I love genre fiction so I’m more than happy to define my work! The Blackbrooke Trilogy is young adult horror. It borders on new adult due to its themes. Definitely for older teens.
What made you choose that genre?
The books that got me reading when I was young were horror. I started with R. L. Stine’s Goosebumps series and then moved onto Point Horror. When I grew out of those, it was all about Stephen King. I love the idea of creating something scary that relies on the imagination of the reader rather than showing them horrifying images.
How long does it take you to write a book?
It’s differed as the trilogy progressed. The first book only took six weeks to complete, whereas the others required a bit more time and planning. Blackbrooke II needed a complete rewrite, and Blackbrooke III had me procrastinating for a good six months!
What is your work schedule like when you're writing?
I work full time so do a lot of my writing in the evenings and over weekends. I find the internet and social media a massive distraction so I try to get out of the house and sit in a quiet coffee shop. I deliberately don’t connect to the Wi-Fi so I can concentrate on writing. It does get difficult when you’re promoting books and trying to write them. The ‘marketing’ side of things requires a completely different mindset.
Where do you get your ideas for your books?
Everywhere and everybody! I take elements from my everyday life, as well as thinking about the things that scare me. Music is another big one. If it wasn’t for Paul Young’s Come Back and Stay, there would be no Blackbrooke. I’ve no idea why the plot came to me by listening to that song! I compile playlists for each book and when I really need to get into the zone I’ll put my headphones on and get typing.
When did you write your first book and how old were you?
I was about 23 when I wrote my first book, Driving Exile. I took inspiration from some of my Dad’s crazy stories from when he was in a band and brought it to present day. I was never happy with it though. It was regular fiction and I struggled to write something that didn’t have an element of horror!
What do you like to do when you're not writing?
I love reading. I used to work at Waterstones and got spoilt by all of the free proofs. My partner still works there though, so he keeps me in books! I also like to be active and spend time keeping fit and doing yoga.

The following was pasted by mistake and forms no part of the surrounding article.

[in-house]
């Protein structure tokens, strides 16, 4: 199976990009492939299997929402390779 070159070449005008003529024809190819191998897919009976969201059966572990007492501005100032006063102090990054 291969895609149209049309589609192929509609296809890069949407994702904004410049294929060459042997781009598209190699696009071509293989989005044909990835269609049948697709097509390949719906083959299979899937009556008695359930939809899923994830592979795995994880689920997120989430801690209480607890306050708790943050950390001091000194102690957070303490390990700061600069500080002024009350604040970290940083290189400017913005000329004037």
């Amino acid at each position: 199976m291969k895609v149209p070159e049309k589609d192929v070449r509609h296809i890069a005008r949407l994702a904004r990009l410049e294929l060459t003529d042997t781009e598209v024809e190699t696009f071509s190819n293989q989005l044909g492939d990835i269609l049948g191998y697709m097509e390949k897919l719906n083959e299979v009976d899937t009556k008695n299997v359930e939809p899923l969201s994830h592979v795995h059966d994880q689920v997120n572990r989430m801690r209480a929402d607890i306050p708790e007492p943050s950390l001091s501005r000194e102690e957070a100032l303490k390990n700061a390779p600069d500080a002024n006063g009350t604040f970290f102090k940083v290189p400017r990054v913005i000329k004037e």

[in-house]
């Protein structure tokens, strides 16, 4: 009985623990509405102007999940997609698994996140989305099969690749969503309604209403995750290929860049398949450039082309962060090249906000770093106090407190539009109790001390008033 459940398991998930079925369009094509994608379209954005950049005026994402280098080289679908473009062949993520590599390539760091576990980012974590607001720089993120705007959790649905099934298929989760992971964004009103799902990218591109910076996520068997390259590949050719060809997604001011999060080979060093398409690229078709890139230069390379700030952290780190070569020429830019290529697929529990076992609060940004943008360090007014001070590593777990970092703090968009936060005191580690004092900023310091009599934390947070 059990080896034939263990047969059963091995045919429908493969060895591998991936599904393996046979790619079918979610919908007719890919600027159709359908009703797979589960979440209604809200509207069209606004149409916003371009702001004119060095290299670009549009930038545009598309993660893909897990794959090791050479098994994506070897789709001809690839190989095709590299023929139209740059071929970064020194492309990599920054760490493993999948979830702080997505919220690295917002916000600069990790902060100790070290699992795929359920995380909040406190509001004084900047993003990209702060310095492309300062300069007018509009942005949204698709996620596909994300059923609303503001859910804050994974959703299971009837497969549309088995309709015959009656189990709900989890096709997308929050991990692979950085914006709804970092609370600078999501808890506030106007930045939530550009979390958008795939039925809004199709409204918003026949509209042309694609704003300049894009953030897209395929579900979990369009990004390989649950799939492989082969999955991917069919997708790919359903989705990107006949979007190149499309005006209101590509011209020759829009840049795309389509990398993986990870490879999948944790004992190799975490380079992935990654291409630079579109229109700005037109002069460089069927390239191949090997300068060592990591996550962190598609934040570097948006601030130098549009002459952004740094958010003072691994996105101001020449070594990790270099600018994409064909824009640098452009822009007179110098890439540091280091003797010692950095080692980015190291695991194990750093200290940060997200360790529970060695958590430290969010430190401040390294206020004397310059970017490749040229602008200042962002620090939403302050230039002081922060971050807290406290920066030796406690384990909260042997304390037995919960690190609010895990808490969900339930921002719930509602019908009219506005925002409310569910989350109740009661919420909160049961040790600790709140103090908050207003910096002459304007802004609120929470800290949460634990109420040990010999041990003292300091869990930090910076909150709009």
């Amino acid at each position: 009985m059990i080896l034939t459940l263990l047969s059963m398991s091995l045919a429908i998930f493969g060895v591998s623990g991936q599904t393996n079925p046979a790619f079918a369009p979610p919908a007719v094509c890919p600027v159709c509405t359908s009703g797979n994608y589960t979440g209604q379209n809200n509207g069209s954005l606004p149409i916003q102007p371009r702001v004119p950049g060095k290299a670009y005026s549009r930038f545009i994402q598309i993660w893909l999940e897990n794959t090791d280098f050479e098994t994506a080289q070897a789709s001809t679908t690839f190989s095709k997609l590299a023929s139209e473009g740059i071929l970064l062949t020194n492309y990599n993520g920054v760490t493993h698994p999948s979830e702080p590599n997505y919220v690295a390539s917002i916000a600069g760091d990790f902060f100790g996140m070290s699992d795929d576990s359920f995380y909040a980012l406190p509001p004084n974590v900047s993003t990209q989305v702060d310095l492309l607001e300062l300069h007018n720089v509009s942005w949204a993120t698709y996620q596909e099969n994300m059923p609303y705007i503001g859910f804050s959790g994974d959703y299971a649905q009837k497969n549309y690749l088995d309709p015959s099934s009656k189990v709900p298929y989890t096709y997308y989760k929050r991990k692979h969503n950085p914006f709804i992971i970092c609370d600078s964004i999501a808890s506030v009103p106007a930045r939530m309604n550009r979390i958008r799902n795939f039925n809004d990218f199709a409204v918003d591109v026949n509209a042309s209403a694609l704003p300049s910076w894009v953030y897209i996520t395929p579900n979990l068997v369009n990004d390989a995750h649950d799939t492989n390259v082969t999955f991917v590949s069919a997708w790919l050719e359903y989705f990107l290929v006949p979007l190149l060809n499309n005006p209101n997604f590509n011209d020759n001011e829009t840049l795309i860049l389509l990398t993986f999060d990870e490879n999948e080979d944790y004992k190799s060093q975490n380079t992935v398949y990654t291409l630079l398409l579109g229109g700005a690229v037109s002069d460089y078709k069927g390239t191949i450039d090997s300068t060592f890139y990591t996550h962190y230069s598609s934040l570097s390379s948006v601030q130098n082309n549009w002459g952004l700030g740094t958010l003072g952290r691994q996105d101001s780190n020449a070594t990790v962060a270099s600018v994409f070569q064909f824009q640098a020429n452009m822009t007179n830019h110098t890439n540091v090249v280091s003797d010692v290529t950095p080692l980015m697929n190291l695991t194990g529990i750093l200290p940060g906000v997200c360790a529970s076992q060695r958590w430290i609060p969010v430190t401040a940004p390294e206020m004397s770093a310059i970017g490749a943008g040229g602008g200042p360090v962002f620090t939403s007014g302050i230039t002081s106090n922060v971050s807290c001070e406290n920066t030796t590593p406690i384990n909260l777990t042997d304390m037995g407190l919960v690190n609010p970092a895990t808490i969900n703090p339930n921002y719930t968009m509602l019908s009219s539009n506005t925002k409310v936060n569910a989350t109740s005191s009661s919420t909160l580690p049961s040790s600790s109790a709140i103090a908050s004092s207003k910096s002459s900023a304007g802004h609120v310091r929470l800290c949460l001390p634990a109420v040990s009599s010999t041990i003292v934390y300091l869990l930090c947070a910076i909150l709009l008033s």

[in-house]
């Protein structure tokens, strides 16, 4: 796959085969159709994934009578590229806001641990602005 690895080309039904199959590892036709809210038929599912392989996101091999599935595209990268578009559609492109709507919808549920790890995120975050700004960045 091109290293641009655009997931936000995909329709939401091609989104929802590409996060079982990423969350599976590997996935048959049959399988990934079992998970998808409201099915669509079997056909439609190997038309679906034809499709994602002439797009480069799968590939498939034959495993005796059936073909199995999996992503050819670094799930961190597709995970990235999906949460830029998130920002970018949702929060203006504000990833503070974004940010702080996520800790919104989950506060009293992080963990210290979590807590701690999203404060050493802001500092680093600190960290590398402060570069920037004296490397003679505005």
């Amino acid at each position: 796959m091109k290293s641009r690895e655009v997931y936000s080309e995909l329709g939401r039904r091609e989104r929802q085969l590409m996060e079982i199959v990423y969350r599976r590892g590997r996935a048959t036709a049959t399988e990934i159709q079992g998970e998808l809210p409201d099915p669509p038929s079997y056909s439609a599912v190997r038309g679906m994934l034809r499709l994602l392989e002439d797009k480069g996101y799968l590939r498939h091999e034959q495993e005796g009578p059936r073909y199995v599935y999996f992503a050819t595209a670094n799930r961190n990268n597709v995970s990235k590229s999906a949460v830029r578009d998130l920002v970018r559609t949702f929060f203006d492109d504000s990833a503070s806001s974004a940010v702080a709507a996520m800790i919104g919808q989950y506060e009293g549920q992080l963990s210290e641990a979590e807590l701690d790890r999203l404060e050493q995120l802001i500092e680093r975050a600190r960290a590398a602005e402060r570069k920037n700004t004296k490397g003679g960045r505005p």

What was one of the most surprising things you learned in creating your books?
It surprised me how much I still have to learn. I’m not the best technical writer. My grammar needs a lot of work and I learn more with every book I write. I thought I was a great writer after completing a degree in English, but it’s amazing how quick you forget everything. I’m firmly blaming ‘text speak’. Plus, I type so fast that I do make a lot of mistakes. I ignore them until the edits and then I always get a shock.
How many books have you written?
Four. The Blackbrooke Trilogy and Driving Exile.
Which is your favourite and why?
Well, it’s not Driving Exile! I love all of the Blackbrooke books, but there’s nothing like the magic of the first one. The excitement I got when I was writing it, wondering if people would like it, hasn’t been repeated yet.
As a child, what did you want to do when you grew up?
I wanted to be an author. I remember crying at the age of 10 when my friend got her poem printed in an anthology and I didn’t. I was sobbing to my mum that I just wanted my name in print. The drama! I should have been thinking about riding my bike and seeing my friends, but I knew exactly what I wanted.
What are you working on now?
What am I not working on might have been a better question! I’ve started three books and have an idea for a fourth. I’ve written about 30,000 words for each and now need to decide which to choose. It’s exciting and quite scary. I miss my Blackbrooke characters a lot but it’s time to move on and fall in love with new ones.
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